The Desert and the Coast

The next big excursion was to the Eastern coastline of Oman.  Our first destination was a Bedouin camp in the desert of Sharqiya Sands where we would spend the night.  This small look at Omani Bedouin culture was interesting, because while they were certainly less conservative than your average Omani (a fellow student claimed to stumble on one smoking hash while wandering up a sand dune), they tended to maintain the Omani attire of dishdasha, mussar, and kumma.  It was a very different experience than meeting the Palestinian Bedouin later in the trip.  These Bedouin were definitely decently well off from being able to monetize their lifestyle for the benefit of tourists, in contrast to the Palestinian Bedouin of Khan al-Ahmar who were reliant on aid.

We split into groups of four and each of us had a Bedouin driver in a 4×4 SUV of one kind or another.  We took a detour to go offroading on the sand dunes on the way and ride surfboard and snowboards down the dunes.  The Bedouins seems to legitimately enjoy themselves careening around the desert as much as we enjoyed being passengers in the experience.

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The night in the camp was pleasant enough with one of the Bedouins bringing out an oud and singing as we sat around the central pavilion.  A couple people found scorpions in their sleeping quarters, and I found a camel spider, so we got an upclose look at some of the desert wildlife that night, but it was easy to sleep after the long car ride.  In the morning we took a camel ride before returning to our vehicles to make our to Sur.



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Because of Oman’s nautical traditions (as I mentioned before, it wasn’t uncommon to see antique navigational equipment in Suqs) and maritime colonial empire, there is still a decent shipbuilding industry in Oman.  Granted, I think its probably more targeted at rich customers who can afford ornate dhow-style yachts they were building.  We visited one of the shipyards and were able to crawl around the innards of a pretty massive wooden ship.  Another completed one was moored near us in the water.

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We also visited a maritime museum with one of the more interesting people we met that trip.  The guide at the museum was older man of African descent who spoke a thick dialect and had a penchant for jokes that most of us had difficulty understanding.  He’d speak at length in Arabic about the history of the Omani nautical tradition and then suddenly home in on whichever student looked most intimidated with a barrage of questions or a riddle or joke in Arabic.  This ended with students shuffling around trying not to be the one called out in front of the others.  What I could understand of it was pretty informative, and the museum itself was interesting.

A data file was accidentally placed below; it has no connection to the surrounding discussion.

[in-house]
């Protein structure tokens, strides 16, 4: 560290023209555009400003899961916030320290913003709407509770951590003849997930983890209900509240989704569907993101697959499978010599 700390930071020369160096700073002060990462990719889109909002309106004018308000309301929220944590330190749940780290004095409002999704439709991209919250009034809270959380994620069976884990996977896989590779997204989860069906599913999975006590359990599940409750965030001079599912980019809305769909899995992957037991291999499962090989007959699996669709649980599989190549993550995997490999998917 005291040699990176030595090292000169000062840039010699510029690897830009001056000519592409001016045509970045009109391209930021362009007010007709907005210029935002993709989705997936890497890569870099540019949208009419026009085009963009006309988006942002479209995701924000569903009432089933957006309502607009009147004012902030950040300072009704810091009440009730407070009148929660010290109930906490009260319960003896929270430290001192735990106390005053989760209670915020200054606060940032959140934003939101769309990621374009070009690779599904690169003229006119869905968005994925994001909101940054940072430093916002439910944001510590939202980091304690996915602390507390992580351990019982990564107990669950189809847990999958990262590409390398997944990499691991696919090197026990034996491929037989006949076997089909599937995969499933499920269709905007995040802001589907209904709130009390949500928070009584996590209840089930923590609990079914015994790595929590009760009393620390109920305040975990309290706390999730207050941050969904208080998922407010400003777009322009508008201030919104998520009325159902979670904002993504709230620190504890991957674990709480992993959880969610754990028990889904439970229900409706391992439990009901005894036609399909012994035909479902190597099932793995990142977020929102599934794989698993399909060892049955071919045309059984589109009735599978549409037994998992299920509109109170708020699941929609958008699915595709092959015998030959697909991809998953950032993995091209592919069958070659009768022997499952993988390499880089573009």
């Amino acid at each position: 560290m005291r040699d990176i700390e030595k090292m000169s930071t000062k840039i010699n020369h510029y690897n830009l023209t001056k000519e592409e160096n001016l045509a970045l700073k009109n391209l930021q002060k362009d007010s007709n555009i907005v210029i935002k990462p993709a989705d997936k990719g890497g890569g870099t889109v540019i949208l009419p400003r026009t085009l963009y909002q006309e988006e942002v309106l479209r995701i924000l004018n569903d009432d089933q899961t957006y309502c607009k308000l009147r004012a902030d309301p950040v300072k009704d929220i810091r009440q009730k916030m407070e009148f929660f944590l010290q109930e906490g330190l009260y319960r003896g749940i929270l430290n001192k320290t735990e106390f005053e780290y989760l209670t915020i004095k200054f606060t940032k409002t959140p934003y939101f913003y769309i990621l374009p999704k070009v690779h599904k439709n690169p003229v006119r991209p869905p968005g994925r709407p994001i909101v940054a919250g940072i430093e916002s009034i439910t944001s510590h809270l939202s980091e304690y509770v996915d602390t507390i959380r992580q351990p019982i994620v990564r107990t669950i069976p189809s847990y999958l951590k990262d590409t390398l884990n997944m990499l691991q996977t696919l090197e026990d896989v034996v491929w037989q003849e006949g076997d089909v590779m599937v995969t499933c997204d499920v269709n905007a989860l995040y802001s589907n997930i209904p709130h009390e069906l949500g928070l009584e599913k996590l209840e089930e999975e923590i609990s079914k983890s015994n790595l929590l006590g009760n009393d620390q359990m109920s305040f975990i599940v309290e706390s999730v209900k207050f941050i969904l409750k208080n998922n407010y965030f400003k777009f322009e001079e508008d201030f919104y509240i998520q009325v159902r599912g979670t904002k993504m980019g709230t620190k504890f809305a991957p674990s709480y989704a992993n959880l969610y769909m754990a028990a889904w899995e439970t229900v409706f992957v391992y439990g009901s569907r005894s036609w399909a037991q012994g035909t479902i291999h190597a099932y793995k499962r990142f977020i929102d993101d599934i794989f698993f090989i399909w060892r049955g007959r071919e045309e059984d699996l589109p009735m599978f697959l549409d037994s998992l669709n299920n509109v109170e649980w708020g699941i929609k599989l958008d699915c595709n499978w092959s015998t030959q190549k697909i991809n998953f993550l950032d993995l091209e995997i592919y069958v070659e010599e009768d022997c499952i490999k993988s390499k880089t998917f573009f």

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Later that night we left for a turtle sanctuary at Ra’s al-Jinz.  A bus carried us out to the beach where we were met by a biologist who guided tours at the sanctuary.  Even though he was walking the sandy beaches at night, he was also dressed in the Omani national attire.  I think one of the most fascinating things about Oman was the homogeneity of dress.  The dishdasha is mandatory uniform for government employees, so you see it in all kinds of places you might not expect.  Even amongst Omanis in the private sector its pretty ubiquitous.

We were there at the right time of year to view turtles giving birth .  Unfortunately, we couldn’t really take any pictures because the flash would disturb the birthing mothers, but it was a pretty interesting experience to watch the mother turtles in various states of digging holes to lay their eggs, in the process of laying their eggs, or working on burying them.  I knew intellectually how massive they were, but it was another thing to see it up close.  And their movement was slow, but measured and deliberate, and maybe a little desperate.  They had dragged themselves far enough from the ocean to lay their eggs away from the reach of the tides while in labor, and were now forcing flippers which really weren’t designed for digging to dig these massive maybe five foot deep holes.


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